An initial stage, allows everyone to get comfortable with change, allows the incumbent to assess the contribution of the successor, and allows the successor to gain confidence over time, without the whole of the world on his/her/their shoulders. Implemented correctly, it is akin to putting the training wheels on before going solo! 

There are a number of ways staging can be achieved. Two mechanisms we favour involves firstly separating the land and business ownership; and secondly to have family members subscribe for a minority shareholding. This allows for a review date to be set, which is the opportunity to bring everyone together after an agreed initial period to review and preview. 

A review date provides the opportunity to have a “carrot and stick” approach. If at the time of the review date all is going well, then the incumbent may consider offering a further transfer of shares to the successors. If not, then the incumbent can either take the shares back and/or defer making further decisions until the desired outcomes have been achieved. 

Staging allows: 

  • Less risk 
  • Firm message that performance is required 
  • Opportunity for successor to get feet under the table
  • Ability to revert back to square one if it is not working 

In terms of staging, it is usually beneficial for some form of Management Succession to be implemented before Ownership Succession. It is easier for the founder to implement Management Succession to whatever degree is comfortable, if the founder still retains control of ownership. 

 

5. Leadership 

In Michael Hill’s book he also says “visualisation is a crucial step in the process of setting and attaining our goals.” (v) Thousands if not millions of words have been written by many wise people about the need for purpose and that every human being and every business needs purpose to be able to achieve at the highest level. 

As well as being prepared to “let go” the business founder also needs to have a vision (purpose) that becomes
the guiding light showing what the succession process is really aiming to achieve. 

There are two broad categories that this vision will fall into. One will be the most efficient and most equitable way for the business to be transferred to one (or possibly more) of the children. The alternative category will be the most efficient and most equitable way to involve all of the family in the evolution of a true family business enterprise.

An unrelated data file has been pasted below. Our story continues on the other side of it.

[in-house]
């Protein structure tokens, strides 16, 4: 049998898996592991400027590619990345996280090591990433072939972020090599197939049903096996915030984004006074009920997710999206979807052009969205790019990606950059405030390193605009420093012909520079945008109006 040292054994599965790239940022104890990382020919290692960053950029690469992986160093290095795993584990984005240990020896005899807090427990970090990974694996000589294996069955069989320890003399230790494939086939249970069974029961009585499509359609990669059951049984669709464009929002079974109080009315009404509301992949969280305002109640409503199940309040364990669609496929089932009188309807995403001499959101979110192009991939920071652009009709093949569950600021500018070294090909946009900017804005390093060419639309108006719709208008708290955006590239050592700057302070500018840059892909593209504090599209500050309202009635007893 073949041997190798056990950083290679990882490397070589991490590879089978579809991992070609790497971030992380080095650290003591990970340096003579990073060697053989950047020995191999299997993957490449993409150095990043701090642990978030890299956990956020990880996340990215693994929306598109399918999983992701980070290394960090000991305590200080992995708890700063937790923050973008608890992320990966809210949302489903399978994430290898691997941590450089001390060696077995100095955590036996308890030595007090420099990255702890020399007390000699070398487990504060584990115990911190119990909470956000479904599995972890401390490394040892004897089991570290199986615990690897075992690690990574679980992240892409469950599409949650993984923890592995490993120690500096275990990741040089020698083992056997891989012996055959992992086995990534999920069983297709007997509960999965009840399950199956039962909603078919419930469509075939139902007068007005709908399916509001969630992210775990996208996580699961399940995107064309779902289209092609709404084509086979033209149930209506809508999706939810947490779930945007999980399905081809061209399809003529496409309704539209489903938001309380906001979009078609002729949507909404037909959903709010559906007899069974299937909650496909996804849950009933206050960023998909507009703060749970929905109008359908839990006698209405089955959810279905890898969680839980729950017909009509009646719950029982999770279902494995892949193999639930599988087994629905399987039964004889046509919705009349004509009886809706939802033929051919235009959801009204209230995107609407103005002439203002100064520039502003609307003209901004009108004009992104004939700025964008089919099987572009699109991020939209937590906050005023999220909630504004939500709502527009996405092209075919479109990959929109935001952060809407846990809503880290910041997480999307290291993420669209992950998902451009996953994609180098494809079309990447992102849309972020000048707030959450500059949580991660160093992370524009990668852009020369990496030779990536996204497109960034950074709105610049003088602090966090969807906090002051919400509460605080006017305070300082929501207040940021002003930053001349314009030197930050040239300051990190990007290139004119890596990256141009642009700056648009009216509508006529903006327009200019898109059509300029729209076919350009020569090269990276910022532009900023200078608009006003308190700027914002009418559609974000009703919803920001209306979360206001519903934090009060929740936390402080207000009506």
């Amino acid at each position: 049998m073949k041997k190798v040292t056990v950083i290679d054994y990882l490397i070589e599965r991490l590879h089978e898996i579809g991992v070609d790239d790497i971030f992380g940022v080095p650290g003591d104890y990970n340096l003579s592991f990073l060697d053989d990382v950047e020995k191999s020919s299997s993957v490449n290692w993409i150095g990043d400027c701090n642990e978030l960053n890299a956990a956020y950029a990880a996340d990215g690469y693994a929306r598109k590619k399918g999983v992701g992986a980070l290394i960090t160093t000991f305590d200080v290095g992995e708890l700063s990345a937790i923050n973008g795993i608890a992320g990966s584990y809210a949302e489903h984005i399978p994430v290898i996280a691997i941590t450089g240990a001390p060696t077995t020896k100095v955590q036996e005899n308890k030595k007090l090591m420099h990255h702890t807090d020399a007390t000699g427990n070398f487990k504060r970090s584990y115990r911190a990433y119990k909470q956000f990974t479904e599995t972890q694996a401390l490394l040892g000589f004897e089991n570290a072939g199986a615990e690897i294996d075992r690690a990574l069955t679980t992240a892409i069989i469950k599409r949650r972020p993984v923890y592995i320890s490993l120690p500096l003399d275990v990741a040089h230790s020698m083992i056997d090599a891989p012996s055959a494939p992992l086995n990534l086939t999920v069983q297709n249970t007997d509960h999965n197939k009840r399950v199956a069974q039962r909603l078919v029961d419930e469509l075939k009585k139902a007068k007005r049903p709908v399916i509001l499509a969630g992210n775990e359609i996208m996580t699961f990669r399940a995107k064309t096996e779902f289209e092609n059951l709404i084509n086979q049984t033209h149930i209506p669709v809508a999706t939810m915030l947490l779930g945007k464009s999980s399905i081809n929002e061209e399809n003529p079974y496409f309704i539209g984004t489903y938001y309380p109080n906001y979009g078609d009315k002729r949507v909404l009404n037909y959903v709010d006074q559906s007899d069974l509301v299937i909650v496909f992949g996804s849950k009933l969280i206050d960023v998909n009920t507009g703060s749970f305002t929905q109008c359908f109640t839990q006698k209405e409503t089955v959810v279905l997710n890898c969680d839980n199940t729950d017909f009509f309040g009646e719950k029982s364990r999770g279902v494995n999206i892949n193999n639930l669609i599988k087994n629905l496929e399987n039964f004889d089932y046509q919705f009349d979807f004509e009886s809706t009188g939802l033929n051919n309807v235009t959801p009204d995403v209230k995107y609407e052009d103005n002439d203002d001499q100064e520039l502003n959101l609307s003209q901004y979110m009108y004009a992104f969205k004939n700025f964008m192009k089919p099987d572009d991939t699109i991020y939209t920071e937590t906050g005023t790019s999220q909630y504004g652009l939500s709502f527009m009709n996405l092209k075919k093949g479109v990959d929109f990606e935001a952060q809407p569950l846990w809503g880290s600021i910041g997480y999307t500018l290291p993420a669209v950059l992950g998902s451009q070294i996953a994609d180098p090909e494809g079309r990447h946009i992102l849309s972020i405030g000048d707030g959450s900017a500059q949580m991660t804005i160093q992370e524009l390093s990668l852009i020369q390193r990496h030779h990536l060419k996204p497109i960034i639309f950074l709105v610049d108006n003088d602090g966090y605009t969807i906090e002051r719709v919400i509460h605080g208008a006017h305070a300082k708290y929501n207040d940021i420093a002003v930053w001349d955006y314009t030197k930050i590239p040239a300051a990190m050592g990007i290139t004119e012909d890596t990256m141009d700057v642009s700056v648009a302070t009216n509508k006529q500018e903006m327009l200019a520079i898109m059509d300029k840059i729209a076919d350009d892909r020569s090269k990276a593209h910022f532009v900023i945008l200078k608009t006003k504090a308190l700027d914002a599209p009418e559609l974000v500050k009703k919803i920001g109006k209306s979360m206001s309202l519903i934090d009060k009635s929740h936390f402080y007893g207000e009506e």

Once it is understood as to which of the above categories apply, it will become a lot easier to identify and visualise what the goal should be. Like the 30 year goal that Michael Hill refers to in his book, it is good to set a long term goal – I suggest that in the context of succession planning, 20 years is the ideal time-frame to target i.e. what will the business look like in 20 years time if the transition has been successful? 

The 20 year model allows a simple vision to be understood and committed to, which can be broken down into five year chunks. Over a 20 year period the value of a business enterprise should double. This rule of thumb is based on anecdotal evidence and a relatively modest growth projection of 5% per annum. 

Clearly we cannot give confirmation that the 20 year model is correct in all situations. However, this does provide a simple foundation for articulating to the next generation as to what can be achieved. For example, in simple terms an 800 cow dairy farming business might be worth $10m today; but in 20 years time the vision would be that a successful transition could see the successors being the owners of a $20m business.  

 

6. Conclusion 

Sometimes the best plan is no succession! However getting to that point is just as important as planning for succession. This is because this decision means that a different course of action will be needed by those that get to that point. 

It is the proposition of many that a number of farming businesses that have achieved scale during the lifetimes of the current founders could with the right planning, patience and vision become even larger and more successful business enterprises by involving the next generation. Commentators are divided however as to the success rate of the transfer of these enterprises to the next generation by the baby boomers. 

Following the recommendations referred to in this paper is no guarantee of success and of course specific expert advice is required by any who seek to implement any of these recommendations. However it is the proposition of the writer that whilst there may be other components to a successful succession plan, the five keys to success identified in this paper are important ingredients that need to be included in the matrix.

 

 

References:

(i) Decoding Family Businesses: Are Corporate Guidelines Necessary for Family Business (2011) 17 NZBLQ 126,
Rebecca Hirsch, Lecturer, University of Auckland 

(ii) Published by Random House New Zealand 2010 at p 221 and 222 
(iii) “Factors Preventing Intrafamily Succession” Family Business Review vol. XXI, No. 2, June 2008 
(iv) Adrian Cadbury “Family Firms and their Governance: Creating Tomorrows Company from Today’s” (Egon Zehnder International, London 2000) at p 32 
(v) “Think Bigger”, Published by Random House New Zealand 2010 at p 47